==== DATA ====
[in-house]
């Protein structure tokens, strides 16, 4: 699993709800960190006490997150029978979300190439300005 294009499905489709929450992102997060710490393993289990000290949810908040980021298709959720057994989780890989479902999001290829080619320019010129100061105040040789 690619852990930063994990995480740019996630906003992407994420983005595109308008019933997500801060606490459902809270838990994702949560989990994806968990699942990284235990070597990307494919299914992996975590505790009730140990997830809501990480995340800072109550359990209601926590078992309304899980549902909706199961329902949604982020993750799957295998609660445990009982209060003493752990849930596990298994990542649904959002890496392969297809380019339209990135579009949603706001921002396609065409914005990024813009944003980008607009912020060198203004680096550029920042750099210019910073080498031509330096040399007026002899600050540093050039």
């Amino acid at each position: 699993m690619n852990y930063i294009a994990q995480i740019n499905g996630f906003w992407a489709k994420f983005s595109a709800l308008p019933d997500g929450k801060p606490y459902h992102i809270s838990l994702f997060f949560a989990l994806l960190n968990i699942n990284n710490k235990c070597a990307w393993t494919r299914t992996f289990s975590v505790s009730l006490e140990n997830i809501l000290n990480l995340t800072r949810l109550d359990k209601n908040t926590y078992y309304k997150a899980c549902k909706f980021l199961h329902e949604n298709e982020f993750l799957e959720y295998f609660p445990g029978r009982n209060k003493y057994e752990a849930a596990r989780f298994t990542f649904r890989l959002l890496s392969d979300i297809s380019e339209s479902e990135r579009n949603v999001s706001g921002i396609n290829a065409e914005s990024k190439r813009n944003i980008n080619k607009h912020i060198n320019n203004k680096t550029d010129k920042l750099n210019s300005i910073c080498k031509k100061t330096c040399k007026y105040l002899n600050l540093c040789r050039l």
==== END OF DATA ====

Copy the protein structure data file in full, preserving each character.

[in-house]
């Protein structure tokens, strides 16, 4: 699993709800960190006490997150029978979300190439300005 294009499905489709929450992102997060710490393993289990000290949810908040980021298709959720057994989780890989479902999001290829080619320019010129100061105040040789 690619852990930063994990995480740019996630906003992407994420983005595109308008019933997500801060606490459902809270838990994702949560989990994806968990699942990284235990070597990307494919299914992996975590505790009730140990997830809501990480995340800072109550359990209601926590078992309304899980549902909706199961329902949604982020993750799957295998609660445990009982209060003493752990849930596990298994990542649904959002890496392969297809380019339209990135579009949603706001921002396609065409914005990024813009944003980008607009912020060198203004680096550029920042750099210019910073080498031509330096040399007026002899600050540093050039």
């Amino acid at each position: 699993m690619n852990y930063i294009a994990q995480i740019n499905g996630f906003w992407a489709k994420f983005s595109a709800l308008p019933d997500g929450k801060p606490y459902h992102i809270s838990l994702f997060f949560a989990l994806l960190n968990i699942n990284n710490k235990c070597a990307w393993t494919r299914t992996f289990s975590v505790s009730l006490e140990n997830i809501l000290n990480l995340t800072r949810l109550d359990k209601n908040t926590y078992y309304k997150a899980c549902k909706f980021l199961h329902e949604n298709e982020f993750l799957e959720y295998f609660p445990g029978r009982n209060k003493y057994e752990a849930a596990r989780f298994t990542f649904r890989l959002l890496s392969d979300i297809s380019e339209s479902e990135r579009n949603v999001s706001g921002i396609n290829a065409e914005s990024k190439r813009n944003i980008n080619k607009h912020i060198n320019n203004k680096t550029d010129k920042l750099n210019s300005i910073c080498k031509k100061t330096c040399k007026y105040l002899n600050l540093c040789r050039l």